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It is given that $K_4=\{i, (1$ $2)(3$ $4), (1$ $3)(2$ $4), (1$ $4)(2$ $3)\}$. The question asks me to show that, for $h \in S_4$ and $f \in K_4$,
$$h^{-1}fh\in K_4,$$
using the order of the permutations to deduce the possible cycle-shapes of $h^{-1}fh$. I'm new to group theory so terms like isomorphic are foreign to me.

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  • $\begingroup$ At least you can do it manually or with a computer, since $|S_4|=24$ and you know how to get product of two permutations. (it is not meant to be a clue for solve) $\endgroup$ – Alexey Burdin Nov 21 '19 at 23:24
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    $\begingroup$ I'm advised against listing out all the possible products by my lecturer $\endgroup$ – steambuns Nov 21 '19 at 23:26
  • $\begingroup$ After you ask a question here, if you get an acceptable answer, you should "accept" the answer by clicking the check mark $\checkmark$ next to it. This scores points for you and for the person who answered your question. You can find out more about accepting answers here: How do I accept an answer?, Why should we accept answers?, What should I do if someone answers my question?. $\endgroup$ – Shaun Nov 22 '19 at 1:49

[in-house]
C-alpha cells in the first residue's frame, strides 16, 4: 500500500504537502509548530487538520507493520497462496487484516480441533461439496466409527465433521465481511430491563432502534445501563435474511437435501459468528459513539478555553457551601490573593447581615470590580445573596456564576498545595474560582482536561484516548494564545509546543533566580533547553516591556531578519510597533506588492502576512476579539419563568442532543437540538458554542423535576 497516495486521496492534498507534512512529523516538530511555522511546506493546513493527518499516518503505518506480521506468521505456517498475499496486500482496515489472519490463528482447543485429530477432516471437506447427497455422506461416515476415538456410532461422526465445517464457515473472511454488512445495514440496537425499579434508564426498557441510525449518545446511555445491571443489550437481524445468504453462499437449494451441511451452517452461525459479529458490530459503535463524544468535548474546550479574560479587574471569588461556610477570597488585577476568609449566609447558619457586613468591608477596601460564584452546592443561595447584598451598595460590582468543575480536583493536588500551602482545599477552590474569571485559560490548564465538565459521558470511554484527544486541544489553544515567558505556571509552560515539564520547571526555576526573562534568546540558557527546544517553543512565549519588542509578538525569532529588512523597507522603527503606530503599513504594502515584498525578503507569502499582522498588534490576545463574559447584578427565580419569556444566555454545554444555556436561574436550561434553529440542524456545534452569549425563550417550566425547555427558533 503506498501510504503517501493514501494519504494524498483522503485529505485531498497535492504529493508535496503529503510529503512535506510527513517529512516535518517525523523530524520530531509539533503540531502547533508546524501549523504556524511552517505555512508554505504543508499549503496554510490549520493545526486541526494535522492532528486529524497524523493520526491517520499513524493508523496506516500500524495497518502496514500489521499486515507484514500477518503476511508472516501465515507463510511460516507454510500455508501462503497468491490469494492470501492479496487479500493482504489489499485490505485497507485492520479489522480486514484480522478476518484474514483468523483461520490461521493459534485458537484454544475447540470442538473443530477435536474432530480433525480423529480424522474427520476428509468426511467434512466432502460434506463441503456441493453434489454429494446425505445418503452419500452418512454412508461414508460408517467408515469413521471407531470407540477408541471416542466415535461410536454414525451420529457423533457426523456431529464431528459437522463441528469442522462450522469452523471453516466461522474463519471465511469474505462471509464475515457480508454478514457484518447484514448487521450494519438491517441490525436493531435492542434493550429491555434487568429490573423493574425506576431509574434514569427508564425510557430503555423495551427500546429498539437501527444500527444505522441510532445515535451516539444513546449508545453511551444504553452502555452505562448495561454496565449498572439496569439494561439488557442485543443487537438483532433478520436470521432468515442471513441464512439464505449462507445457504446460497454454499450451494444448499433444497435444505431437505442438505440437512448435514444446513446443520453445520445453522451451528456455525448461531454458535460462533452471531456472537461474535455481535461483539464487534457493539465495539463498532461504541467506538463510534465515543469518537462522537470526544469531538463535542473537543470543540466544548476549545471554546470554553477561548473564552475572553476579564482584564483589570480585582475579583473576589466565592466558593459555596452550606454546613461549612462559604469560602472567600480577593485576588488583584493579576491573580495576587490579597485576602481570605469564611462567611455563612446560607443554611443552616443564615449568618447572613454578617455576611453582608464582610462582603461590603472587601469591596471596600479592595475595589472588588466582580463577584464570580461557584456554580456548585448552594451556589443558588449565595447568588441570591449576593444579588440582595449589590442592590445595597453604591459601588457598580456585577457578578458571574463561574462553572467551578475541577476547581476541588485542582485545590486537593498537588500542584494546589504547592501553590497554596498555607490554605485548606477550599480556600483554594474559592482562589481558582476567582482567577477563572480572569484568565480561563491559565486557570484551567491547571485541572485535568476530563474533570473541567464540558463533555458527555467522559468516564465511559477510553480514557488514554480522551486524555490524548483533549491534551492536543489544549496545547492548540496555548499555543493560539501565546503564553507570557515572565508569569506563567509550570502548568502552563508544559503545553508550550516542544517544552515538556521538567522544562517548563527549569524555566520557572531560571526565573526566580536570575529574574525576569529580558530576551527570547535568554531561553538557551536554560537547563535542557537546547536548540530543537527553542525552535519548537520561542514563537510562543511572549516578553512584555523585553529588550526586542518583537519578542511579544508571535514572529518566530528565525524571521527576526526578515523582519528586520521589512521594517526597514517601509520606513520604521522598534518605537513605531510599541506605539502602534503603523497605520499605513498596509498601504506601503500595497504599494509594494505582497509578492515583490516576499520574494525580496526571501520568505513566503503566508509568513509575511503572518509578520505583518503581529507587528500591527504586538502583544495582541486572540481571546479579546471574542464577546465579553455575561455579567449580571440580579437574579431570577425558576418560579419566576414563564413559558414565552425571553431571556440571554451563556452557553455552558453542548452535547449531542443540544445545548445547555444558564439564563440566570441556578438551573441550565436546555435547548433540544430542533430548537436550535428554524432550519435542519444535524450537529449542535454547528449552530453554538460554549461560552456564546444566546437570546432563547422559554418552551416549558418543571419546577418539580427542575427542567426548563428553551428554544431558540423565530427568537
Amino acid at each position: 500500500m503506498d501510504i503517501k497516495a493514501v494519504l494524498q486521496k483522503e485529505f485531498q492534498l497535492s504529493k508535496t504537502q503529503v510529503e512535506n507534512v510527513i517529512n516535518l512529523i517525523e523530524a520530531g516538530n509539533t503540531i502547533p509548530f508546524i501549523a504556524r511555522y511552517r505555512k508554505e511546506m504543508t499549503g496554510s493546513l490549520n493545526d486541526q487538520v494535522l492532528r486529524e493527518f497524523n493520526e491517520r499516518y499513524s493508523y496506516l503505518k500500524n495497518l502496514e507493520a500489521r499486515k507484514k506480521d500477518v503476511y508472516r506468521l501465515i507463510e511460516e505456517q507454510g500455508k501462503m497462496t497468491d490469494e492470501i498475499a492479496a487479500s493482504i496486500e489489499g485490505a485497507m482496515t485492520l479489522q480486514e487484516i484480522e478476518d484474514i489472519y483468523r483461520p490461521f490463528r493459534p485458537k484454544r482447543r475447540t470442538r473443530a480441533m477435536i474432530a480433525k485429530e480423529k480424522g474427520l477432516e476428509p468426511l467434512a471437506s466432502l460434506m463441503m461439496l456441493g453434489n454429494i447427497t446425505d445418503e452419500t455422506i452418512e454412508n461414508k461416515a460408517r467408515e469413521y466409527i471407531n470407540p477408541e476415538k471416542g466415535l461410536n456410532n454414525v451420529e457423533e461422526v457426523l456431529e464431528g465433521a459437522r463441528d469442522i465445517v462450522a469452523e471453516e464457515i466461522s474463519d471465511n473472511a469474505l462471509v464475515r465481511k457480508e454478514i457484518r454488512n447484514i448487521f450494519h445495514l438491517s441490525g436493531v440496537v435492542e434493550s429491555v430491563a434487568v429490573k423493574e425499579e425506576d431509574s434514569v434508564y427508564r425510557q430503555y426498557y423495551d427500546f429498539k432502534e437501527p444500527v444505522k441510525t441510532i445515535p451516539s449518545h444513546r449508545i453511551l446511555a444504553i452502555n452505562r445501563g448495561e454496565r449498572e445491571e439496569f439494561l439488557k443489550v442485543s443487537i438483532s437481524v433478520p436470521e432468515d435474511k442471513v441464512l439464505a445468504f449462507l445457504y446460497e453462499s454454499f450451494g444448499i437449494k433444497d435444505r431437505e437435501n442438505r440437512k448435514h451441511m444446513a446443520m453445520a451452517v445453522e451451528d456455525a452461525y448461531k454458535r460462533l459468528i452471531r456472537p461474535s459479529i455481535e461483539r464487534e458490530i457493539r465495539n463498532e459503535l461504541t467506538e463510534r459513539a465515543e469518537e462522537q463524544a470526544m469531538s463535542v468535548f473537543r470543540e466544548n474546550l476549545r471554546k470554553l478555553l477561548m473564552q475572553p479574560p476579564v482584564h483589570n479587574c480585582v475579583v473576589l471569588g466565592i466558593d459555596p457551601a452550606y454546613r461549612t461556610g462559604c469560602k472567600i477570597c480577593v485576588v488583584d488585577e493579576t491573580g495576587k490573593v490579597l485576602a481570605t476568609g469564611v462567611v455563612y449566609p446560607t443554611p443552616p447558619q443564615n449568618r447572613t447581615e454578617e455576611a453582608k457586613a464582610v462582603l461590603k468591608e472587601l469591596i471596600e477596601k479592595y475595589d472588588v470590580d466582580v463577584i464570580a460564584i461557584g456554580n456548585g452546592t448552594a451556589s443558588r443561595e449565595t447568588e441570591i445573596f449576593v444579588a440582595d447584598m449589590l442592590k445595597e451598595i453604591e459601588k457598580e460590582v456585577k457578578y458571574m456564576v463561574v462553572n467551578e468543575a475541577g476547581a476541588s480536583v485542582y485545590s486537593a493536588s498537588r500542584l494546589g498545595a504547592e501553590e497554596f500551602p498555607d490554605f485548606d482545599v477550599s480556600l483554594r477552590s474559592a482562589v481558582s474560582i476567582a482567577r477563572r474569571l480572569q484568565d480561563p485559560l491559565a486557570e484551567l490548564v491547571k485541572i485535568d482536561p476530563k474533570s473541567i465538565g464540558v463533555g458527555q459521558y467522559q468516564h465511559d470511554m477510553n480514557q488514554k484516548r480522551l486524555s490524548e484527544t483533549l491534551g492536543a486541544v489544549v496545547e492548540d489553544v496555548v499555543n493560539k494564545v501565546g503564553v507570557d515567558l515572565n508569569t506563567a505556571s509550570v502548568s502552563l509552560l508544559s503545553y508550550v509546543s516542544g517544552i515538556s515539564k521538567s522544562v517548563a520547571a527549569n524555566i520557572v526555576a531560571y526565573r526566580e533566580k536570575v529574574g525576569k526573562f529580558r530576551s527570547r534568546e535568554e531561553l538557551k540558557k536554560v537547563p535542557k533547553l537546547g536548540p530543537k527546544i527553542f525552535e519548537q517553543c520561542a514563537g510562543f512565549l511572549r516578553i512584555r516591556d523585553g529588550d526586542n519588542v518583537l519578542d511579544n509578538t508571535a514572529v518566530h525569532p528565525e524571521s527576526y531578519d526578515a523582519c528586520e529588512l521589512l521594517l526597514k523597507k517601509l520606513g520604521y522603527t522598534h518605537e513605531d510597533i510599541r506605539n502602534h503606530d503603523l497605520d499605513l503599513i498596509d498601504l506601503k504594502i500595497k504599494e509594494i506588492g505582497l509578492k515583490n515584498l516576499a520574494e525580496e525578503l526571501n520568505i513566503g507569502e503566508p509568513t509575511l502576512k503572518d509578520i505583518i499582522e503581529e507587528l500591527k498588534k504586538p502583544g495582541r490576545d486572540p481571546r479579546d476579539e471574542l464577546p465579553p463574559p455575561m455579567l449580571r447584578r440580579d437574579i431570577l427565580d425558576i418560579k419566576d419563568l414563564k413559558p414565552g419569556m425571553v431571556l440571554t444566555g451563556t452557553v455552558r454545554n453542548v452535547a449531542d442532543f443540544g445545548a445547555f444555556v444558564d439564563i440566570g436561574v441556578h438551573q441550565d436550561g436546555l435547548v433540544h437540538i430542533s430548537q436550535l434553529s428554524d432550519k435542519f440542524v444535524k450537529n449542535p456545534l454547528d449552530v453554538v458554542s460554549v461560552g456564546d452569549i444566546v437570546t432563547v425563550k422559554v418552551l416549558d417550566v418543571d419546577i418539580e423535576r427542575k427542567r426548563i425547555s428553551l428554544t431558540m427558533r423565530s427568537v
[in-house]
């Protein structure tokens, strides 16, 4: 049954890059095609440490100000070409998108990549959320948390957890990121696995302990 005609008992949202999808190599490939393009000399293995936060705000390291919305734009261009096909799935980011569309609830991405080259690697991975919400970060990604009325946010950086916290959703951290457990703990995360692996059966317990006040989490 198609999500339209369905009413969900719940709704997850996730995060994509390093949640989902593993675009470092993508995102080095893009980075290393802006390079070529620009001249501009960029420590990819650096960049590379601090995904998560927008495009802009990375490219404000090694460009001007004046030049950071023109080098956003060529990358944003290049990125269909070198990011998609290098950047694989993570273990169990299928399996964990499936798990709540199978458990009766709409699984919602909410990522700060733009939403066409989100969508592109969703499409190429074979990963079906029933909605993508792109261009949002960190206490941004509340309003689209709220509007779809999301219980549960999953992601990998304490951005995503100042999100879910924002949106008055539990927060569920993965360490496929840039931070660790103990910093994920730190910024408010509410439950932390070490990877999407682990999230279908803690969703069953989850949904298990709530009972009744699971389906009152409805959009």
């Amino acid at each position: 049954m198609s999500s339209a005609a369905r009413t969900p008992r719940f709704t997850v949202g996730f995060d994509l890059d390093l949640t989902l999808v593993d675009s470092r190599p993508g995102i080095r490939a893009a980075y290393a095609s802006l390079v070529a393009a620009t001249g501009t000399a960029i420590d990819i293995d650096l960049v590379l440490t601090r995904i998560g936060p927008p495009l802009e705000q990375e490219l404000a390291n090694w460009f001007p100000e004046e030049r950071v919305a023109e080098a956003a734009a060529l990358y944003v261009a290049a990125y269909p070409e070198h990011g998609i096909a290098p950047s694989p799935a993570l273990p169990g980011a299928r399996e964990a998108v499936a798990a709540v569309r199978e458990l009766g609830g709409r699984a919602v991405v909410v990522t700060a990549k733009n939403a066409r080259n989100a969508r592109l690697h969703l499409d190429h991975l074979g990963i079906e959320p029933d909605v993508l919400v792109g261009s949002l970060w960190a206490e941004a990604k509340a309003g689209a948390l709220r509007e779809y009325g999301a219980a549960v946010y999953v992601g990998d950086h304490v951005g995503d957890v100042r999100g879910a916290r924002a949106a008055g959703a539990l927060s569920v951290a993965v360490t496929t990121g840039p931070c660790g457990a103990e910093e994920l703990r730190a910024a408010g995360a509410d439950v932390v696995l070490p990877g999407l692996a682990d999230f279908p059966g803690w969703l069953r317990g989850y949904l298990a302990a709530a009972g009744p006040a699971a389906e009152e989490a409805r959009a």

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Hint: Show that the cycle structure of a permutation is preserved under conjugation.

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  • $\begingroup$ I'm not exactly sure how to show this apart from using a few examples. Is there a formal proof for this? $\endgroup$ – steambuns Nov 21 '19 at 23:30
  • $\begingroup$ You can find a proof here and here, @Justin. $\endgroup$ – Shaun Nov 21 '19 at 23:32
  • $\begingroup$ Is this line of reasoning correct: when conjugating 2 permutations, the order follows the 1st permutation. E.g. fg follows the order of g. Following the fact that the order is 2, the possible cycle structure of $h^{-1}fh$ is is $(2^2) or (2, 1^2)$. Since $(2, 1^2)$ is not possible, the cycle structure is $(2^2)$. $\endgroup$ – steambuns Nov 21 '19 at 23:46
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    $\begingroup$ I'm afraid not, @Justin; at least not insofar as I understand what you're saying. I'm not sure what "follows the order of" means. Regardless: what you need to show is that, $$\begin{align}h^{-1}fh&=h^{-1}(ab)(cd)h \\ &=(h(a)h(b))(h(c)h(d)),\end{align}$$ where $h(x)$ is $h$ applied to the underlying element $x\in\{1,2,3,4\}$. $\endgroup$ – Shaun Nov 21 '19 at 23:53
  • $\begingroup$ @Shaun how do you get from the first to the second line in: $$\begin{align}h^{-1}fh&=h^{-1}(ab)(cd)h \\ &=(h(a)h(b))(h(c)h(d)),\end{align}$$ $\endgroup$ – baked goods Nov 22 '19 at 7:31

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